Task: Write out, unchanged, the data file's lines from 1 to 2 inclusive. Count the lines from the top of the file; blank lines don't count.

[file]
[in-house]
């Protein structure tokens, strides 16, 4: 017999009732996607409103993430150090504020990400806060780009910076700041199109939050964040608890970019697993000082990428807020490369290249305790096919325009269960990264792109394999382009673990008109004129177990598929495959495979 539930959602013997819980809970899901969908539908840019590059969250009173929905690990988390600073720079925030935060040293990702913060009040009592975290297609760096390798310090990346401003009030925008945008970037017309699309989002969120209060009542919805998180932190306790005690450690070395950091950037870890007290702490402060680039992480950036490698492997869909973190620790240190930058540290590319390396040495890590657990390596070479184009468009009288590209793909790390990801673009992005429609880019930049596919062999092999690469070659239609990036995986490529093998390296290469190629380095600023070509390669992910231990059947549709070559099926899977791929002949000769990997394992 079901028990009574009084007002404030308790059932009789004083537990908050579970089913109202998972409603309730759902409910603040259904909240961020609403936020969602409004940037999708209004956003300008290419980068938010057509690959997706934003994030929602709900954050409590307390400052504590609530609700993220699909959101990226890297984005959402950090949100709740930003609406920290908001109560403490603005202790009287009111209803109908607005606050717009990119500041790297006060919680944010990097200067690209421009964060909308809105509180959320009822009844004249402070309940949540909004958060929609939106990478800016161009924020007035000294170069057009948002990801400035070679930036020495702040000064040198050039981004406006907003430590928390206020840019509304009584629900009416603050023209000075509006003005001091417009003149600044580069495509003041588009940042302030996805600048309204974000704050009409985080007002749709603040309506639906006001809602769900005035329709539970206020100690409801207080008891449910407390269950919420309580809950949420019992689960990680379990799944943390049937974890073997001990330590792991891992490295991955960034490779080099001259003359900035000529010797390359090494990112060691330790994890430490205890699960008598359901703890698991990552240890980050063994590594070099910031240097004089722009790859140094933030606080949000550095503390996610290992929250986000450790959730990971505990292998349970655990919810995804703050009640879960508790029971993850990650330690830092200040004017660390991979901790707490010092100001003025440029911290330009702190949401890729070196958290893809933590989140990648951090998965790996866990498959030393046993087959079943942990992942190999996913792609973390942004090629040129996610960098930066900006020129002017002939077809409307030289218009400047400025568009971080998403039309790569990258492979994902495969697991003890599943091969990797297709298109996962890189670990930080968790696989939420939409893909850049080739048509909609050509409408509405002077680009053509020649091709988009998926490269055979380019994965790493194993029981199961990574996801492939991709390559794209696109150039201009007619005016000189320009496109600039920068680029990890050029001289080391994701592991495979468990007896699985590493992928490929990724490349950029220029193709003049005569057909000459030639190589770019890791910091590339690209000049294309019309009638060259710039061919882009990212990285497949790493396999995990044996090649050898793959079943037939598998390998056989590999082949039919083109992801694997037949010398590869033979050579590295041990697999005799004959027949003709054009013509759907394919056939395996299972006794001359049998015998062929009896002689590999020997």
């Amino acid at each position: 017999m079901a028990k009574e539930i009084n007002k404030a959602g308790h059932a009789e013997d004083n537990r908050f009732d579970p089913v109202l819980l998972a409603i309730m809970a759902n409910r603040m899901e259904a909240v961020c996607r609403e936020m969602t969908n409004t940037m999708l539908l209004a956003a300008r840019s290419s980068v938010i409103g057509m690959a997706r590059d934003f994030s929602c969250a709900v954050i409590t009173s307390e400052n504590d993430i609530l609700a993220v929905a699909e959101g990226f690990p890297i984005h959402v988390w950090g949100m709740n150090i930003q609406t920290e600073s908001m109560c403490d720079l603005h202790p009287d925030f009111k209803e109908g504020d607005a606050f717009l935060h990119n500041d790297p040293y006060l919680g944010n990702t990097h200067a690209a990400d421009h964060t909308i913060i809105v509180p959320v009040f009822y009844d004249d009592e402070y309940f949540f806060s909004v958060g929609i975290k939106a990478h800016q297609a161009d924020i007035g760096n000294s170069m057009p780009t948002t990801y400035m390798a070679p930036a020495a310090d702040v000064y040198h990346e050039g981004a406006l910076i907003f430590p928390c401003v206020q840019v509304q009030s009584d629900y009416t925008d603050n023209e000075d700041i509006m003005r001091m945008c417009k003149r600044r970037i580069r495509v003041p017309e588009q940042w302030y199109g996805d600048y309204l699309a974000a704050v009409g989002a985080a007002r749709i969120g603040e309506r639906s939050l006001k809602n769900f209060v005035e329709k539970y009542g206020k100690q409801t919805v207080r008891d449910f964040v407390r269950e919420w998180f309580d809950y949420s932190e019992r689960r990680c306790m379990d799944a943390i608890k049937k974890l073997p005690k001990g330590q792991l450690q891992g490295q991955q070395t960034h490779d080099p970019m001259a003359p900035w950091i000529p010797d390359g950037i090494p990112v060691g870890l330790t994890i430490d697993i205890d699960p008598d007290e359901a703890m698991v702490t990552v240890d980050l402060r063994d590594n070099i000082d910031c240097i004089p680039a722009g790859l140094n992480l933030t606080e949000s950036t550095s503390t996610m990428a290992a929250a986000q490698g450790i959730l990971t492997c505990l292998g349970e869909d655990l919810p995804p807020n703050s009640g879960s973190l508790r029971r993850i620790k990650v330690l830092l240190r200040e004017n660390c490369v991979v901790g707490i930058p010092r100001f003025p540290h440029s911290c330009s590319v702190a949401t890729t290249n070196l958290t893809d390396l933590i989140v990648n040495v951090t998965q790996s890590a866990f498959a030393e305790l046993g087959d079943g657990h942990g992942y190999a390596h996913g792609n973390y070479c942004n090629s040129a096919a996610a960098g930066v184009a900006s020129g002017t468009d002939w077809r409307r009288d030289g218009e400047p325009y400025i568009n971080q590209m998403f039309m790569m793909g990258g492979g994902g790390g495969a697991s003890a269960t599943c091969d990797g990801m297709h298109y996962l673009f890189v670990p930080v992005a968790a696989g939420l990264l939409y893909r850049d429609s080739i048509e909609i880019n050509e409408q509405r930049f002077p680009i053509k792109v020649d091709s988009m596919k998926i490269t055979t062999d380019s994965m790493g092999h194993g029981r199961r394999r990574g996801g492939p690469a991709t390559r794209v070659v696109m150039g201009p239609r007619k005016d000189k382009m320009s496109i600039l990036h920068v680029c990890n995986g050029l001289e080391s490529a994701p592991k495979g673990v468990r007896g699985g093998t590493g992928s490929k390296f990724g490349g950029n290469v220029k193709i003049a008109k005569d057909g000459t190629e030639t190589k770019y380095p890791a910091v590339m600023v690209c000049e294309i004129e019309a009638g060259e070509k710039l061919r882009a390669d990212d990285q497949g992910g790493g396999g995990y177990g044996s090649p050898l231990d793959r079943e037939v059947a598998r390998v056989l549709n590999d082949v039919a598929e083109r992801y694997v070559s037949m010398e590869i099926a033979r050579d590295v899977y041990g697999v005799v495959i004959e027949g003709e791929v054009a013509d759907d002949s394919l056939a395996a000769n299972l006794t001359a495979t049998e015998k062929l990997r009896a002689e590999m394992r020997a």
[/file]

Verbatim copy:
[in-house]
């Protein structure tokens, strides 16, 4: 017999009732996607409103993430150090504020990400806060780009910076700041199109939050964040608890970019697993000082990428807020490369290249305790096919325009269960990264792109394999382009673990008109004129177990598929495959495979 539930959602013997819980809970899901969908539908840019590059969250009173929905690990988390600073720079925030935060040293990702913060009040009592975290297609760096390798310090990346401003009030925008945008970037017309699309989002969120209060009542919805998180932190306790005690450690070395950091950037870890007290702490402060680039992480950036490698492997869909973190620790240190930058540290590319390396040495890590657990390596070479184009468009009288590209793909790390990801673009992005429609880019930049596919062999092999690469070659239609990036995986490529093998390296290469190629380095600023070509390669992910231990059947549709070559099926899977791929002949000769990997394992 079901028990009574009084007002404030308790059932009789004083537990908050579970089913109202998972409603309730759902409910603040259904909240961020609403936020969602409004940037999708209004956003300008290419980068938010057509690959997706934003994030929602709900954050409590307390400052504590609530609700993220699909959101990226890297984005959402950090949100709740930003609406920290908001109560403490603005202790009287009111209803109908607005606050717009990119500041790297006060919680944010990097200067690209421009964060909308809105509180959320009822009844004249402070309940949540909004958060929609939106990478800016161009924020007035000294170069057009948002990801400035070679930036020495702040000064040198050039981004406006907003430590928390206020840019509304009584629900009416603050023209000075509006003005001091417009003149600044580069495509003041588009940042302030996805600048309204974000704050009409985080007002749709603040309506639906006001809602769900005035329709539970206020100690409801207080008891449910407390269950919420309580809950949420019992689960990680379990799944943390049937974890073997001990330590792991891992490295991955960034490779080099001259003359900035000529010797390359090494990112060691330790994890430490205890699960008598359901703890698991990552240890980050063994590594070099910031240097004089722009790859140094933030606080949000550095503390996610290992929250986000450790959730990971505990292998349970655990919810995804703050009640879960508790029971993850990650330690830092200040004017660390991979901790707490010092100001003025440029911290330009702190949401890729070196958290893809933590989140990648951090998965790996866990498959030393046993087959079943942990992942190999996913792609973390942004090629040129996610960098930066900006020129002017002939077809409307030289218009400047400025568009971080998403039309790569990258492979994902495969697991003890599943091969990797297709298109996962890189670990930080968790696989939420939409893909850049080739048509909609050509409408509405002077680009053509020649091709988009998926490269055979380019994965790493194993029981199961990574996801492939991709390559794209696109150039201009007619005016000189320009496109600039920068680029990890050029001289080391994701592991495979468990007896699985590493992928490929990724490349950029220029193709003049005569057909000459030639190589770019890791910091590339690209000049294309019309009638060259710039061919882009990212990285497949790493396999995990044996090649050898793959079943037939598998390998056989590999082949039919083109992801694997037949010398590869033979050579590295041990697999005799004959027949003709054009013509759907394919056939395996299972006794001359049998015998062929009896002689590999020997």